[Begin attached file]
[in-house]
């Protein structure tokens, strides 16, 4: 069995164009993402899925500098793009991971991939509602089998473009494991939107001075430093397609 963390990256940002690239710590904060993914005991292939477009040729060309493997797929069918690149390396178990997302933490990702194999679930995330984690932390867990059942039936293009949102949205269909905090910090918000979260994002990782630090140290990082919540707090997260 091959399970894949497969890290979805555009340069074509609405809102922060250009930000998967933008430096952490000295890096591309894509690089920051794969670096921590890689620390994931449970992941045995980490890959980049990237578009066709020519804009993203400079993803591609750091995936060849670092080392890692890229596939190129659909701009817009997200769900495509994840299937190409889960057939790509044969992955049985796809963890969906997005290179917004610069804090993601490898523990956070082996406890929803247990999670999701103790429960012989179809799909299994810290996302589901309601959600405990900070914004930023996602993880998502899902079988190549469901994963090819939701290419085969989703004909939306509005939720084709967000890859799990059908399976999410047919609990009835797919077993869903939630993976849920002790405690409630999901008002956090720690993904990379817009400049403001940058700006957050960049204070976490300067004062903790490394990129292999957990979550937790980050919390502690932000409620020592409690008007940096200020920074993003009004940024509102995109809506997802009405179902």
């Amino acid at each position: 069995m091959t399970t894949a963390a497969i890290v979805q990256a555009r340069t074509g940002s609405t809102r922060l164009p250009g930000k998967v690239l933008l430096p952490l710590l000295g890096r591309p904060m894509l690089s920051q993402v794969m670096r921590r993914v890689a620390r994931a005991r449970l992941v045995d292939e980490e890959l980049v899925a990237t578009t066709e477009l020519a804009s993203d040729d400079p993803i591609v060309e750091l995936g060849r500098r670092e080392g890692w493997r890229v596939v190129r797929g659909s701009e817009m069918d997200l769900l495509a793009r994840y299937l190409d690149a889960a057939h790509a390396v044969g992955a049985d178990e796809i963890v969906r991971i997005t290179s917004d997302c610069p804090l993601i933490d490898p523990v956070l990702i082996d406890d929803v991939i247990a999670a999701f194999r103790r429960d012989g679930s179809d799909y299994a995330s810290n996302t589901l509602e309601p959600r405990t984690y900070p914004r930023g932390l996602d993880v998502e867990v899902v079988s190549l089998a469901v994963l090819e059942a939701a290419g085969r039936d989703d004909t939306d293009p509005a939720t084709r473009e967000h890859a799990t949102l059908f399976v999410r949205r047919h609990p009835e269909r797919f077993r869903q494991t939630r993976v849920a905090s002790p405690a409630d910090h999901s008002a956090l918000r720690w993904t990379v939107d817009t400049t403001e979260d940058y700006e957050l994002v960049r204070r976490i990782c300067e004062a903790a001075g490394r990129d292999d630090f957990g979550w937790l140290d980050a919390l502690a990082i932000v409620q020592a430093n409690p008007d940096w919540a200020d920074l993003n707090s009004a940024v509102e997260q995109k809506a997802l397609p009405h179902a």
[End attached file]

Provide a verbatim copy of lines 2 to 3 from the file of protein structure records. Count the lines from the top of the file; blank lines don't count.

């Protein structure tokens, strides 16, 4: 069995164009993402899925500098793009991971991939509602089998473009494991939107001075430093397609 963390990256940002690239710590904060993914005991292939477009040729060309493997797929069918690149390396178990997302933490990702194999679930995330984690932390867990059942039936293009949102949205269909905090910090918000979260994002990782630090140290990082919540707090997260 091959399970894949497969890290979805555009340069074509609405809102922060250009930000998967933008430096952490000295890096591309894509690089920051794969670096921590890689620390994931449970992941045995980490890959980049990237578009066709020519804009993203400079993803591609750091995936060849670092080392890692890229596939190129659909701009817009997200769900495509994840299937190409889960057939790509044969992955049985796809963890969906997005290179917004610069804090993601490898523990956070082996406890929803247990999670999701103790429960012989179809799909299994810290996302589901309601959600405990900070914004930023996602993880998502899902079988190549469901994963090819939701290419085969989703004909939306509005939720084709967000890859799990059908399976999410047919609990009835797919077993869903939630993976849920002790405690409630999901008002956090720690993904990379817009400049403001940058700006957050960049204070976490300067004062903790490394990129292999957990979550937790980050919390502690932000409620020592409690008007940096200020920074993003009004940024509102995109809506997802009405179902």
């Amino acid at each position: 069995m091959t399970t894949a963390a497969i890290v979805q990256a555009r340069t074509g940002s609405t809102r922060l164009p250009g930000k998967v690239l933008l430096p952490l710590l000295g890096r591309p904060m894509l690089s920051q993402v794969m670096r921590r993914v890689a620390r994931a005991r449970l992941v045995d292939e980490e890959l980049v899925a990237t578009t066709e477009l020519a804009s993203d040729d400079p993803i591609v060309e750091l995936g060849r500098r670092e080392g890692w493997r890229v596939v190129r797929g659909s701009e817009m069918d997200l769900l495509a793009r994840y299937l190409d690149a889960a057939h790509a390396v044969g992955a049985d178990e796809i963890v969906r991971i997005t290179s917004d997302c610069p804090l993601i933490d490898p523990v956070l990702i082996d406890d929803v991939i247990a999670a999701f194999r103790r429960d012989g679930s179809d799909y299994a995330s810290n996302t589901l509602e309601p959600r405990t984690y900070p914004r930023g932390l996602d993880v998502e867990v899902v079988s190549l089998a469901v994963l090819e059942a939701a290419g085969r039936d989703d004909t939306d293009p509005a939720t084709r473009e967000h890859a799990t949102l059908f399976v999410r949205r047919h609990p009835e269909r797919f077993r869903q494991t939630r993976v849920a905090s002790p405690a409630d910090h999901s008002a956090l918000r720690w993904t990379v939107d817009t400049t403001e979260d940058y700006e957050l994002v960049r204070r976490i990782c300067e004062a903790a001075g490394r990129d292999d630090f957990g979550w937790l140290d980050a919390l502690a990082i932000v409620q020592a430093n409690p008007d940096w919540a200020d920074l993003n707090s009004a940024v509102e997260q995109k809506a997802l397609p009405h179902a």